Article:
FDA Approves Bavencio for Rare Skin Cancer

Pfizer and EMD Serono score first the approval for mMCC.

The U.S. Food & Drug Administration (FDA) has granted approval to Bavencio (avelumab), in the form of a 20mg/mL injection, to Pfizer and EMD Serono to treat adults and children aged 12 and over with metastatic Merkel cell carcinoma (mMCC). This follows the European Medicines Agency accepting the Marketing Authorization Application for avelumab to treat mMCC in October 2016.

The announcement marks the FDA’s first approval of any drug for mMCC. The approval covers patients who have not previously undergone chemotherapy, which was hitherto the only treatment option available. mMCC is a rare, very aggressive form of skin cancer that affects about 1,600 patients/year in the U.S. Fewer than 20% survive for more than five years.

“At the heart of this FDA approval is our drive to make a meaningful difference for patients with hard-to-treat cancers like mMCC,” said Belén Garijo, CEO Healthcare at Germany’s Merck KGaA, which owns EMD Serono. “Bavencio’s journey has included years of hard work – from the scientists who discovered this molecule in our labs to our alliance with Pfizer and to the study participants and investigators worldwide.”

Pfizer and EMD Serono formed their alliance in immuno-oncology in November 2014, when Pfizer first bought into avelumab, a monoclonal antibody, for $850 million up-front and up to $2 billion in potential milestone payments. Since then, all development has been funded jointly and the costs of commercialization will be shared between them on a 50-50 basis. The alliance includes co-promotion of Pfizer’s targeted lung cancer drug Xalkori in the U.S. and other markets.

Bavencio is designed to engage both the adaptive and the innate immune systems. The drug binds to the PD-L1 pathway, preventing tumor cells from using it for protection against white blood cells, such as T-cells, and exposing them to anti-tumor responses. It has also been shown to induce antibody-dependent cell-mediated cytotoxicity in vitro.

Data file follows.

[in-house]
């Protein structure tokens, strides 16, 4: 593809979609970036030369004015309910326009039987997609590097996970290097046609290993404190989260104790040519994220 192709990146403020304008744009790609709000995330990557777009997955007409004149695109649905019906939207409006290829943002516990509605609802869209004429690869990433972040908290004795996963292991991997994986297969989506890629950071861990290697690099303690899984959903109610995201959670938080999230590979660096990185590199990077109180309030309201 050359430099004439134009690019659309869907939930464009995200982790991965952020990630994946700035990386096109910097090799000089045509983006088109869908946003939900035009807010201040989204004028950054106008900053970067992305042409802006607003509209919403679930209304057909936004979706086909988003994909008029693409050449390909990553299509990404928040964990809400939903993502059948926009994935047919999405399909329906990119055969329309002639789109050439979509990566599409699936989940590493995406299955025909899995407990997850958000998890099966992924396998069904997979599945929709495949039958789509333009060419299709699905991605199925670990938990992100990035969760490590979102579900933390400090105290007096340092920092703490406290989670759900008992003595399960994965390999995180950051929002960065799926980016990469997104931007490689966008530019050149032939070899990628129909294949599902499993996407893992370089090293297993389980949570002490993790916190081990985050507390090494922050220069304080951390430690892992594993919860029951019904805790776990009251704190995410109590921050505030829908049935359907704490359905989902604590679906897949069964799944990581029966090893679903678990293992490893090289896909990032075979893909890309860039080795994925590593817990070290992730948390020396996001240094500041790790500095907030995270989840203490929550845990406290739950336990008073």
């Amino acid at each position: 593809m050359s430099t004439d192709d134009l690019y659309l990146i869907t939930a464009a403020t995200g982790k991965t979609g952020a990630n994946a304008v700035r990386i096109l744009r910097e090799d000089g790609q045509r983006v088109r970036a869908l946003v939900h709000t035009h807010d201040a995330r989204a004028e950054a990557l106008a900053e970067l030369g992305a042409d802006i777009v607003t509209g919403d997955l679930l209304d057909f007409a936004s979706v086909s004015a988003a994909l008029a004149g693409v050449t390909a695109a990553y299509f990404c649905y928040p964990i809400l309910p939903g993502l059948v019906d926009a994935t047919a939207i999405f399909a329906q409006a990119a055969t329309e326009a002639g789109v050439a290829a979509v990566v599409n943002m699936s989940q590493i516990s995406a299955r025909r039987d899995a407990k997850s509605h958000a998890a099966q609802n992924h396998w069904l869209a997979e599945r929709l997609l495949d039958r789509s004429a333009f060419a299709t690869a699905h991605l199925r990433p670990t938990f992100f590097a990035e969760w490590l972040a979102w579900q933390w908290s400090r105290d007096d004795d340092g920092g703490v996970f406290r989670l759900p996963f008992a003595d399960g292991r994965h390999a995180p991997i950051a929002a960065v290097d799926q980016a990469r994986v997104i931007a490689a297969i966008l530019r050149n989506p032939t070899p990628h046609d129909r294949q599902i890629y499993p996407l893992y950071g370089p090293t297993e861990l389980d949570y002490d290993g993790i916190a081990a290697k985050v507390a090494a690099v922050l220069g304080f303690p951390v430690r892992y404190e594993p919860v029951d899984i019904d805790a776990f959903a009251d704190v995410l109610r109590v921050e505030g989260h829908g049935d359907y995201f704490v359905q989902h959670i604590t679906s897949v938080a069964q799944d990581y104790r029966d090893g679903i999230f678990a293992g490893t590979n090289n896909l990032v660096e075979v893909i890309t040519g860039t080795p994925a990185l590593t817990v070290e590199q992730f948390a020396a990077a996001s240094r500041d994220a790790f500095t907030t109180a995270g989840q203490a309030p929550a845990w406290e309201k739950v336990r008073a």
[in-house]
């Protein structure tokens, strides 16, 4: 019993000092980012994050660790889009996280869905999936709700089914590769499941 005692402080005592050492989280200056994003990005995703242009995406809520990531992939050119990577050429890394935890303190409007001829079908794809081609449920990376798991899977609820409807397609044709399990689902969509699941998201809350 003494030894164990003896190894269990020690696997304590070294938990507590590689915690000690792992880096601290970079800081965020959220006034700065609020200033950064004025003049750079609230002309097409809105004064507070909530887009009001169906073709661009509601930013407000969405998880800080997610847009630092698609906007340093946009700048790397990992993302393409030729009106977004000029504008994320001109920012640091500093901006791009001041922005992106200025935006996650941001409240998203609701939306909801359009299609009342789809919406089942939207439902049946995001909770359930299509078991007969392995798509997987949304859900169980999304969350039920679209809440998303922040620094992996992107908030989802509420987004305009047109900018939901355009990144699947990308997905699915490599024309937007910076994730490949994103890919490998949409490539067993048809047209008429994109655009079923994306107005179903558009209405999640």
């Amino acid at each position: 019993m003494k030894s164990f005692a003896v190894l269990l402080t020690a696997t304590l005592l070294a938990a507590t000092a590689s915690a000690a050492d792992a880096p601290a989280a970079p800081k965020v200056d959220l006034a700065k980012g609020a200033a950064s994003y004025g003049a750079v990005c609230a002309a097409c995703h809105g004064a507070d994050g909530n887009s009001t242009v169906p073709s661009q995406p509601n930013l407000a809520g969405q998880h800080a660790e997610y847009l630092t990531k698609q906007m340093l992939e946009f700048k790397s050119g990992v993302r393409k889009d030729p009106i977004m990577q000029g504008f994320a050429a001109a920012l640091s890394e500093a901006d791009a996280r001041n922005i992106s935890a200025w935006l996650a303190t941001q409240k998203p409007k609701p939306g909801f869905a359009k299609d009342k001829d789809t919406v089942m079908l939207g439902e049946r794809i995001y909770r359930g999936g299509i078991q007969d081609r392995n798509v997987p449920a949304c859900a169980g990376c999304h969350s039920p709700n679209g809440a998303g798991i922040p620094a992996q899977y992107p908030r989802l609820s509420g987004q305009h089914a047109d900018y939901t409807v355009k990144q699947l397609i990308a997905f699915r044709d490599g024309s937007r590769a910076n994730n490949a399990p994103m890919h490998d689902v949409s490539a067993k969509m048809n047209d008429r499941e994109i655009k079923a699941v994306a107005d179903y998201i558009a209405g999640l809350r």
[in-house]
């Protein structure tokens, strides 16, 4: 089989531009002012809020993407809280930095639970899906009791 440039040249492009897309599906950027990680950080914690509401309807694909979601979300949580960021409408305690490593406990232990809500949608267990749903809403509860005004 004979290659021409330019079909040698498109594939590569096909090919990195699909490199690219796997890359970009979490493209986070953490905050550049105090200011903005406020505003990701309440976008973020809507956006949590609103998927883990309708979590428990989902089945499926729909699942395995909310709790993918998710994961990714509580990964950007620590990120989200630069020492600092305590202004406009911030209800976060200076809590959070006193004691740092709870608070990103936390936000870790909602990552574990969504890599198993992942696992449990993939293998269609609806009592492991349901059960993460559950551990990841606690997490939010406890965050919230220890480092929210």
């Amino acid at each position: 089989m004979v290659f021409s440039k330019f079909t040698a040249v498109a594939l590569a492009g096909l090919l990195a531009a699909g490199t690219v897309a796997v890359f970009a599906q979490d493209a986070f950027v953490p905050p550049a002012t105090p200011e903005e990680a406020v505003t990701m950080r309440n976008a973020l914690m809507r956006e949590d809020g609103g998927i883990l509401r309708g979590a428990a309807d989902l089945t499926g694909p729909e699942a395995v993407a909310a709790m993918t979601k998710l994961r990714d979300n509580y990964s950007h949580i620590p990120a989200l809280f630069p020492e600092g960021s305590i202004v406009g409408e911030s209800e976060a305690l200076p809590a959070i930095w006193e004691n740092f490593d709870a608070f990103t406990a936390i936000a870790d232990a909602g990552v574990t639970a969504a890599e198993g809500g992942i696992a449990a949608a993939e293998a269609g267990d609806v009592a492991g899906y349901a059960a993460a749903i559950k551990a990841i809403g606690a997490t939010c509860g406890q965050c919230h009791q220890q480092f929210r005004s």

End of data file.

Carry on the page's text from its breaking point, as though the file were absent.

Bavencio was reviewed and approved through the FDA’s Breakthrough Therapy Designation and Priority Review programs and also received Orphan Drug designation. It received Accelerated Approval because it addresses an unmet medical need.

Data from the Javelin Merkel 200 trial, a single-arm, multi-study center trial of 88 patients with metastatic MCC who had been previously treated with at least one prior chemotherapy regimen, predicted a clinical benefit to patients, as 33% of participants experienced complete or partial shrinkage of their tumors. Further clinical trials are required to confirm this and are ongoing.

Avelumab is also being tested for other types of cancer types, including non-small cell lung, ovarian, gastric, bladder and renal cancers as part of the wider Javelin clinical trial program, which brings together multiple trials of PD-L1 inhibition with avelumab in oncology treatments. Pfizer and Merck KGaA are expected to file for it in the treatment of non-small cell lung cancer later this year.

Bavencio now joins several other potential blockbusters that target the PD-1/L1 pathway in the treatment of cancers. Already on the market for the treatment of melanoma, but also pushing for other approvals, are Opdivo (nivolumab) by Bristol-Myers Squibb and Keytruda (pembrolizumab) from Merck & Co.

 

Cynthia A. Challener, Ph.D.

Dr. Challener is an established industry editor and technical writing expert in the areas of chemistry and pharmaceuticals. She writes for various corporations and associations, as well as marketing agencies and research organizations, including That’s Nice and Nice Insight.